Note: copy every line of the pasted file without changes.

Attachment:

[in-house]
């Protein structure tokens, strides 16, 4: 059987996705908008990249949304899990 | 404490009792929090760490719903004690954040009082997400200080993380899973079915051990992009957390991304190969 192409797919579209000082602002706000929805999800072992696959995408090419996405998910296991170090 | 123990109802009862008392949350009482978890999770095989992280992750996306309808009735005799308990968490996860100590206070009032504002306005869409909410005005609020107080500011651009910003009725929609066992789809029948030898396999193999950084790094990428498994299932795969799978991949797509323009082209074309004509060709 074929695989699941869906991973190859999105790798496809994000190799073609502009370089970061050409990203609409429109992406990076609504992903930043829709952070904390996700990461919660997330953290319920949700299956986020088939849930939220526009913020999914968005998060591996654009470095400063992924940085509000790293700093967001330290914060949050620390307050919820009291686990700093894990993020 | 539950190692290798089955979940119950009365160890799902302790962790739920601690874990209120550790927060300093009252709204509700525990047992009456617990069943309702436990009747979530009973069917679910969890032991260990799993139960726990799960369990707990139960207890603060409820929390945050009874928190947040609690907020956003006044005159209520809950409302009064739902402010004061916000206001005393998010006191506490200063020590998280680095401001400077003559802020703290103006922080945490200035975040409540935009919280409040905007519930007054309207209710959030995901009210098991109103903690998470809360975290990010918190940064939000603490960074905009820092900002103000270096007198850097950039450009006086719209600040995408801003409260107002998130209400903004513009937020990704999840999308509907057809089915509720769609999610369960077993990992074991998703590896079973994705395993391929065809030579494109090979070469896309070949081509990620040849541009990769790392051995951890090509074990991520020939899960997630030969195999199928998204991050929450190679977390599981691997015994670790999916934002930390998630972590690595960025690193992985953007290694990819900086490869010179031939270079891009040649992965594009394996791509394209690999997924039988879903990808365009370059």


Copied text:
[in-house]
């Protein structure tokens, strides 16, 4: 059987996705908008990249949304899990 | 404490009792929090760490719903004690954040009082997400200080993380899973079915051990992009957390991304190969 192409797919579209000082602002706000929805999800072992696959995408090419996405998910296991170090 | 123990109802009862008392949350009482978890999770095989992280992750996306309808009735005799308990968490996860100590206070009032504002306005869409909410005005609020107080500011651009910003009725929609066992789809029948030898396999193999950084790094990428498994299932795969799978991949797509323009082209074309004509060709 074929695989699941869906991973190859999105790798496809994000190799073609502009370089970061050409990203609409429109992406990076609504992903930043829709952070904390996700990461919660997330953290319920949700299956986020088939849930939220526009913020999914968005998060591996654009470095400063992924940085509000790293700093967001330290914060949050620390307050919820009291686990700093894990993020 | 539950190692290798089955979940119950009365160890799902302790962790739920601690874990209120550790927060300093009252709204509700525990047992009456617990069943309702436990009747979530009973069917679910969890032991260990799993139960726990799960369990707990139960207890603060409820929390945050009874928190947040609690907020956003006044005159209520809950409302009064739902402010004061916000206001005393998010006191506490200063020590998280680095401001400077003559802020703290103006922080945490200035975040409540935009919280409040905007519930007054309207209710959030995901009210098991109103903690998470809360975290990010918190940064939000603490960074905009820092900002103000270096007198850097950039450009006086719209600040995408801003409260107002998130209400903004513009937020990704999840999308509907057809089915509720769609999610369960077993990992074991998703590896079973994705395993391929065809030579494109090979070469896309070949081509990620040849541009990769790392051995951890090509074990991520020939899960997630030969195999199928998204991050929450190679977390599981691997015994670790999916934002930390998630972590690595960025690193992985953007290694990819900086490869010179031939270079891009040649992965594009394996791509394209690999997924039988879903990808365009370059």